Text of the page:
[02:50:15] THOMAS: Is Pep Guardiola, let the sort of manage the Juve lights of faithful?

DICKOV: I don't think I would getting in of these teams, don't be noticed. But you just can say of -- but when he -- but when he talks to his press conference, when he talks to his players, the talks saying that the players hang off is every single world. You know, and that's so difficult, especially met your team, and that what I woke up. Flash players which sometimes come it, but ego is where we don't want to be (INAUDIBLE) because a clearly thing ignore all. And but prohibited to have them what the way that it doesn't, and do everything that he wants this doing a football coach as a huge achievement his helping.

I have to clear whether he's inherited them, whether he send them appear from truth so much. I (INAUDIBLE) with them.

THOMAS: Paul, you know as well as I do, the Premier League and Manchester City in particular, attract new and more fans every year. But we sum up there, what know about Manchester City back in the day. But even going that as you're playing days at the end of the 1990s. How different was City then, when you are playing for them compare now?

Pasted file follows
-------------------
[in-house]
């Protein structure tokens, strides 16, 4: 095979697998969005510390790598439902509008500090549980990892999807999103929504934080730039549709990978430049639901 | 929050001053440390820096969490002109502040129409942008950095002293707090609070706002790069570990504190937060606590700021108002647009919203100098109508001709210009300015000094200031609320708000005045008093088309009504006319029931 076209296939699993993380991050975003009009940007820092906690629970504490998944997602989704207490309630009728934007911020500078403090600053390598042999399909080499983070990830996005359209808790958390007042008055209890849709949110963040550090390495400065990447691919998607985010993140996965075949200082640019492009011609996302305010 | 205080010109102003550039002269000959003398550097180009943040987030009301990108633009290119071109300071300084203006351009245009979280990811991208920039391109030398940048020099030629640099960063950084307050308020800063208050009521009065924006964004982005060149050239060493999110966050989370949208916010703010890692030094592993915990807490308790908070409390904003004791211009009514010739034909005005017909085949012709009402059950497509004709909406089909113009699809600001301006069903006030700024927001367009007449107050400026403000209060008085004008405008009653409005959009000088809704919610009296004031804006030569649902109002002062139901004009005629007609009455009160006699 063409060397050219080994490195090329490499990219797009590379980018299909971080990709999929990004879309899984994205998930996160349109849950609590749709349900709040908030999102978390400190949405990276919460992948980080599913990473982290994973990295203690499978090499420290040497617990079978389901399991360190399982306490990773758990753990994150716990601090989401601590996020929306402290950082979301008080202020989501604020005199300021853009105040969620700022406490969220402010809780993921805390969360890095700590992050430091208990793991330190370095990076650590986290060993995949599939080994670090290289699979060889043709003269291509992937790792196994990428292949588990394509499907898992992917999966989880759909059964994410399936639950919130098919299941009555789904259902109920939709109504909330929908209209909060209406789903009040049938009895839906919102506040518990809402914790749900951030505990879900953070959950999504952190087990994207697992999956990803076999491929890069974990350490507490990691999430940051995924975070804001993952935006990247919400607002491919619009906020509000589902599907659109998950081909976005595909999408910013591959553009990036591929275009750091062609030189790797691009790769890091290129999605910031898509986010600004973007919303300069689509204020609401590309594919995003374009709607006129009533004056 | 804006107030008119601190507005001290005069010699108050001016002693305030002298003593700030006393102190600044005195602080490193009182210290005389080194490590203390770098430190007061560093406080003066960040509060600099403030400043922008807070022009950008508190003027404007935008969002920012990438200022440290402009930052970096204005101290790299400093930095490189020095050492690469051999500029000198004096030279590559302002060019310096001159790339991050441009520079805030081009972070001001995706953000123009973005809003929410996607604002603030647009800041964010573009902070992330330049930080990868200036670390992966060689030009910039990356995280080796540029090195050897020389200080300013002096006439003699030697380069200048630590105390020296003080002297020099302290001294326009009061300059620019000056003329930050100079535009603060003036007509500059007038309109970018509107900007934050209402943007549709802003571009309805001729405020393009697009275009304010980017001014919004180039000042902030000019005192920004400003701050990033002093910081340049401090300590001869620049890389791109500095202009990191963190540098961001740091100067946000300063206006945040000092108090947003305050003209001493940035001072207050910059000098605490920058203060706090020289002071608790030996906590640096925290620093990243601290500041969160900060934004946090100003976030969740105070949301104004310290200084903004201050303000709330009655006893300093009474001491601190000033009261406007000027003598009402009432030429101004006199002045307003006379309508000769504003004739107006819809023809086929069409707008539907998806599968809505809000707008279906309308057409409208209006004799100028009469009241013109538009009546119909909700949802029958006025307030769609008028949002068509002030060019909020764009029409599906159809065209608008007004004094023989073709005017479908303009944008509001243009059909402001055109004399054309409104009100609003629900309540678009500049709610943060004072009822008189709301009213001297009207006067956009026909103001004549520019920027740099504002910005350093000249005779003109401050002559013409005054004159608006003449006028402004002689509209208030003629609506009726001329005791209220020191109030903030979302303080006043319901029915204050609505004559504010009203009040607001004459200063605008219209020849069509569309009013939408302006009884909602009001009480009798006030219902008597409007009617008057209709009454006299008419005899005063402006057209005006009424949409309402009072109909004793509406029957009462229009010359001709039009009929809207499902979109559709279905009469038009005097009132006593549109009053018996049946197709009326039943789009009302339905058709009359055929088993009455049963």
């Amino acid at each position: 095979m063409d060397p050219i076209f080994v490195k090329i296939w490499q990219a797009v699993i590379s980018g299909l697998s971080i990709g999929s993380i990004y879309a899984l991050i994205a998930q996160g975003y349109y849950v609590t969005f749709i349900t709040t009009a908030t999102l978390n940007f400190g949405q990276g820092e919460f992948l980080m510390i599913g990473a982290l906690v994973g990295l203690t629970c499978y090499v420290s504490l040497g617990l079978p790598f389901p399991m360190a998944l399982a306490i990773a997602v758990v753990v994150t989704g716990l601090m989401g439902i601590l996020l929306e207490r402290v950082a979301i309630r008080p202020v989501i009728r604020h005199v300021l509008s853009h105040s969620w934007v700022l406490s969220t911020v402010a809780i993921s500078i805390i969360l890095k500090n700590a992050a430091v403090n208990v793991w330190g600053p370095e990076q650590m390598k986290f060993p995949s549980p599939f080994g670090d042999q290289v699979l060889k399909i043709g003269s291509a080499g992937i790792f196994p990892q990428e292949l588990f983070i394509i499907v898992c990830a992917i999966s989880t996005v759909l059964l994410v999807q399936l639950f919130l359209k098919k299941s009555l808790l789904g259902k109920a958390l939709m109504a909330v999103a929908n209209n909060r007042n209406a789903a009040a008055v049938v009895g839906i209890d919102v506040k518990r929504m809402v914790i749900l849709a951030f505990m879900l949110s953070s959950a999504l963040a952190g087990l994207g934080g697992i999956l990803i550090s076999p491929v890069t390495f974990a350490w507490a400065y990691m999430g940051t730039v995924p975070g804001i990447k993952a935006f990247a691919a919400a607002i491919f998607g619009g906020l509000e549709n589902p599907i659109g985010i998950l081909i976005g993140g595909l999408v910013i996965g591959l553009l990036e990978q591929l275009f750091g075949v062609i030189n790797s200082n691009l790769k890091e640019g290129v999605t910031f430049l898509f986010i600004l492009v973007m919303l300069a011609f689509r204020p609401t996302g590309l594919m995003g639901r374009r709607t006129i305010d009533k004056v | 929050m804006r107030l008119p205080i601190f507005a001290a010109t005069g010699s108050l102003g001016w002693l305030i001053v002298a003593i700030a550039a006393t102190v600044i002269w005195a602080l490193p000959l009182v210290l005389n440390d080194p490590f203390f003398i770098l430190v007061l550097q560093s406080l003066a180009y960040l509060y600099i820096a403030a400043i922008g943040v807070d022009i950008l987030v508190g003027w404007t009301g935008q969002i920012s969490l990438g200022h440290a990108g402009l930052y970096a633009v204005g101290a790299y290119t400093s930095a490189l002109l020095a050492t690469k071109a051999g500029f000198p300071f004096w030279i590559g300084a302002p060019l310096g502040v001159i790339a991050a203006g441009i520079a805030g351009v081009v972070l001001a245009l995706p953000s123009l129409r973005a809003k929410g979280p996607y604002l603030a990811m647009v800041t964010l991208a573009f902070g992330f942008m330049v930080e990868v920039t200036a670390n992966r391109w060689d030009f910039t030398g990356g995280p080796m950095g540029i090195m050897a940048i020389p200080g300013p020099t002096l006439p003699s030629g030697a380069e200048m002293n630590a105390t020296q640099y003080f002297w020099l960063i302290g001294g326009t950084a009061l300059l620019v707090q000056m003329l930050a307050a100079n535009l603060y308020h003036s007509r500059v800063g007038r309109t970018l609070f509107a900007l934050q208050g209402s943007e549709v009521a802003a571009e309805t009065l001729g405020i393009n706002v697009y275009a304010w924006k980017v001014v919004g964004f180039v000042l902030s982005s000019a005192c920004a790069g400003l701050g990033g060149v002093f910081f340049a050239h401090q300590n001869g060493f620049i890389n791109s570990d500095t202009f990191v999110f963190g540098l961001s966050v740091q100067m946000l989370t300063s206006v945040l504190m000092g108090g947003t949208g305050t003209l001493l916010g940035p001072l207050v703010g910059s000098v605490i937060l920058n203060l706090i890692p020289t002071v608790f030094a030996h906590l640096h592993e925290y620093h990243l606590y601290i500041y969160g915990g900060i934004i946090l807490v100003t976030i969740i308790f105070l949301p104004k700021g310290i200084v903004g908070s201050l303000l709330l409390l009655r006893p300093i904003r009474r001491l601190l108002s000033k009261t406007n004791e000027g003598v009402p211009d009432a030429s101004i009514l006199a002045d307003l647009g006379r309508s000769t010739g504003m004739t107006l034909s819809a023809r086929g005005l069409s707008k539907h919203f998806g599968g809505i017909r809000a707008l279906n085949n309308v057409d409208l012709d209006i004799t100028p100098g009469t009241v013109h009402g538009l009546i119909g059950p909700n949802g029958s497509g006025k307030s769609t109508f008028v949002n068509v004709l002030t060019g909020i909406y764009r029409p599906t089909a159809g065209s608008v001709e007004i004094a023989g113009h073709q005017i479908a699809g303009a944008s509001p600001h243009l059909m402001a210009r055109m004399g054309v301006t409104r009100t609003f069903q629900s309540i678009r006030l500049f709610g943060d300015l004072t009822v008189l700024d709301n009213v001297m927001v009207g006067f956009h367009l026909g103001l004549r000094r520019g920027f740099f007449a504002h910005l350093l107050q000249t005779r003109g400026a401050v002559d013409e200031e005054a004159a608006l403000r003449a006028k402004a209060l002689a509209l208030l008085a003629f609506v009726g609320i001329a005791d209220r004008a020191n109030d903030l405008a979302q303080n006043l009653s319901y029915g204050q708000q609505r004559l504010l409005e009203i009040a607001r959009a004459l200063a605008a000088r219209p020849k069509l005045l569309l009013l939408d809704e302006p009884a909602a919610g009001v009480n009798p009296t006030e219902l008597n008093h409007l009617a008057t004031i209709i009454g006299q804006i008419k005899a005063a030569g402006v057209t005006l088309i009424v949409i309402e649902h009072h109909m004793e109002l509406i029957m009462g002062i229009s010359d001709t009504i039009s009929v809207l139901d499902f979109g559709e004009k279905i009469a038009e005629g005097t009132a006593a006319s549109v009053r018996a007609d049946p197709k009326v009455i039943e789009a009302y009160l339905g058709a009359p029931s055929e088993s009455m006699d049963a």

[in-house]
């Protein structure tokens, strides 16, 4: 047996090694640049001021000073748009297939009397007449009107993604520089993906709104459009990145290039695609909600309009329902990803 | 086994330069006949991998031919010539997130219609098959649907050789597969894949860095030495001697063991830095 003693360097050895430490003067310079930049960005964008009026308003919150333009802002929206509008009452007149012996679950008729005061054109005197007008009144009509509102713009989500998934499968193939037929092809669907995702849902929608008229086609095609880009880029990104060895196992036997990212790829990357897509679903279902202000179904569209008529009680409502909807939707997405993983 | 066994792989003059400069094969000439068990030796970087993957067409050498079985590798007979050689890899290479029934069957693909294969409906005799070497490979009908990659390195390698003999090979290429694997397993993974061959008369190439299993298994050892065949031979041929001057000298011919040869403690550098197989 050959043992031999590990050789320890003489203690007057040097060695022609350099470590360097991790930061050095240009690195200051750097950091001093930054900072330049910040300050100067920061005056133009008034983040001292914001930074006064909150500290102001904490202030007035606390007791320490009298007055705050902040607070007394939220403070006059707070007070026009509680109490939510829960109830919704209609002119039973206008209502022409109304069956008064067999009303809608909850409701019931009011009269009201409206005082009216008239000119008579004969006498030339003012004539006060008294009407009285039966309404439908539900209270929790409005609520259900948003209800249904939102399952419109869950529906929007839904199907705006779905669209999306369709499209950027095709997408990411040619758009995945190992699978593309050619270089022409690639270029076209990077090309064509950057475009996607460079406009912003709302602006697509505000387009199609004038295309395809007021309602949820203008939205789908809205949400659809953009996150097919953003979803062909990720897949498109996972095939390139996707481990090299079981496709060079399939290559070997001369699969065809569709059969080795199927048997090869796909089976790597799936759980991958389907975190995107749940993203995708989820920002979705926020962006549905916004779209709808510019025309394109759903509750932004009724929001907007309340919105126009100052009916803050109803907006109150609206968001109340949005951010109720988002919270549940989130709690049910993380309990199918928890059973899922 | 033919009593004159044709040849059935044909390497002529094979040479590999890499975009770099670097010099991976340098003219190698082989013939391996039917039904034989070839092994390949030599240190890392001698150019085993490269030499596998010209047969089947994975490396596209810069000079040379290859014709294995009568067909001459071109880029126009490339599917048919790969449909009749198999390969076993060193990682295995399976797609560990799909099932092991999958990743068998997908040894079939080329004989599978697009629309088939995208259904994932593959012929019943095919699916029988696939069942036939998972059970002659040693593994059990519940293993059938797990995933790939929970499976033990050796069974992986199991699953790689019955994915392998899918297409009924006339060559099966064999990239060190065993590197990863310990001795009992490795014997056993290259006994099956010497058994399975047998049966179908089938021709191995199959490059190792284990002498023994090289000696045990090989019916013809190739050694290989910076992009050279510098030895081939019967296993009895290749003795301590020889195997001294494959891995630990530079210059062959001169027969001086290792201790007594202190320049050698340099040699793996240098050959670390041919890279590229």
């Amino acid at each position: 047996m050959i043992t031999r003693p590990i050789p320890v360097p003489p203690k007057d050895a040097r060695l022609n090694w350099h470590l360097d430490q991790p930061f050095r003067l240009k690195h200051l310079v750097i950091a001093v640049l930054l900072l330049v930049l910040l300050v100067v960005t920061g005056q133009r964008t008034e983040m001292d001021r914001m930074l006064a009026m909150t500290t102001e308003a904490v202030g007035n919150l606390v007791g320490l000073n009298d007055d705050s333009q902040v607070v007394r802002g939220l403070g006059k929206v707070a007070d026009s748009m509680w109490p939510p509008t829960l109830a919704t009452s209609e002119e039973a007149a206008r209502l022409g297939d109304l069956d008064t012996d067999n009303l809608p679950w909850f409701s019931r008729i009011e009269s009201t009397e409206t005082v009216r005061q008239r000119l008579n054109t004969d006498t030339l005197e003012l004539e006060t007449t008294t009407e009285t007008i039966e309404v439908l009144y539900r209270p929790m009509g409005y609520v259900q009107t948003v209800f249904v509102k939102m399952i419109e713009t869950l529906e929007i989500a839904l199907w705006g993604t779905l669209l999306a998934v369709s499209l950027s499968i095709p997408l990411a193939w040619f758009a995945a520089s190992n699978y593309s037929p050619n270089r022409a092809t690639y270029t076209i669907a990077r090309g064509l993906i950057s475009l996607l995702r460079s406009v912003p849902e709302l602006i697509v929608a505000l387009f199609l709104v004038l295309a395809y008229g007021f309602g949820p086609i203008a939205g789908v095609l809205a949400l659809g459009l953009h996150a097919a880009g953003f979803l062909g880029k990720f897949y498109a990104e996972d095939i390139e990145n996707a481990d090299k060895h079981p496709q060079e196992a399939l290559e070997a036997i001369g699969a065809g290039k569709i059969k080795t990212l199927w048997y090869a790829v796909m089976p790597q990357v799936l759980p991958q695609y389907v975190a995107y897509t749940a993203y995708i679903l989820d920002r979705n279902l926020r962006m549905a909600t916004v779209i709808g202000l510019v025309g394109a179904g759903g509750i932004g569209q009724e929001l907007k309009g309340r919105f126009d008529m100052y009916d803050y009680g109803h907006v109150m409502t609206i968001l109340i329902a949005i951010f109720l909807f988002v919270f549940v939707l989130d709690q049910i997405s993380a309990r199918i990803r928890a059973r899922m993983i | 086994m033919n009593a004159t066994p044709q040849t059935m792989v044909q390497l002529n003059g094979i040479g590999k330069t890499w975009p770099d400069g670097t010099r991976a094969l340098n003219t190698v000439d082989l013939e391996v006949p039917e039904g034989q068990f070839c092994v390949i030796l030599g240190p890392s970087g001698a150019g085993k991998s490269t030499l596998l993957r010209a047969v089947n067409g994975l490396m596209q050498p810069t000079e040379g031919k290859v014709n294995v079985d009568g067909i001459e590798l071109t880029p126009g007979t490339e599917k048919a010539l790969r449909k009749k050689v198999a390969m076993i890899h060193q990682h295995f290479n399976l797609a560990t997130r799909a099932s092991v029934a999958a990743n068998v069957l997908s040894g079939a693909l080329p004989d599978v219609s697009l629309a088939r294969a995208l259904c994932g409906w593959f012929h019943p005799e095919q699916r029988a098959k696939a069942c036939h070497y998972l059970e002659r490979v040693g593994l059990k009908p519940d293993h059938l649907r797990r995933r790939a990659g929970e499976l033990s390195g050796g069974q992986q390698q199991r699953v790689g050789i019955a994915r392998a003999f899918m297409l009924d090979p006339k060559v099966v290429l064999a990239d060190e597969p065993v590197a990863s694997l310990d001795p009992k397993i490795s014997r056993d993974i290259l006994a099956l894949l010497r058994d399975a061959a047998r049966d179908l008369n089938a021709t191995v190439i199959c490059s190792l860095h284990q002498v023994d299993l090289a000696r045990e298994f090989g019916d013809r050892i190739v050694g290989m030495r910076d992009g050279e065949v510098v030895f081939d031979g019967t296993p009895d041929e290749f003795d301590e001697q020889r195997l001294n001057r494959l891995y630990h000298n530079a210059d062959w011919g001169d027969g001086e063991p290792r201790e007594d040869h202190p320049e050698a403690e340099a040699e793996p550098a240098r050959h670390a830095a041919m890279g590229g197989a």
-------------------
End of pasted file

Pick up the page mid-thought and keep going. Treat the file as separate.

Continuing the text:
DICKOV: I'm sorry Alex, you can see event that a good then at all means.

THOMAS: No, it's just have been -- but if you lead three, you're sitting down with someone who's gotten no idea how different was it? In terms of being at the club now, about since what it was like when you were playing for them?

DICKOV: OK, that's struck and jeez. You know, 1999, (INAUDIBLE). Then will steps the club yesterday to (INAUDIBLE) a league one, which is it was a crime chain for the couple of Manchester City. And there's been so much to enjoy ever since. You know, the new stadium, the new training ground which is the best in the world, attracting a best player in the world.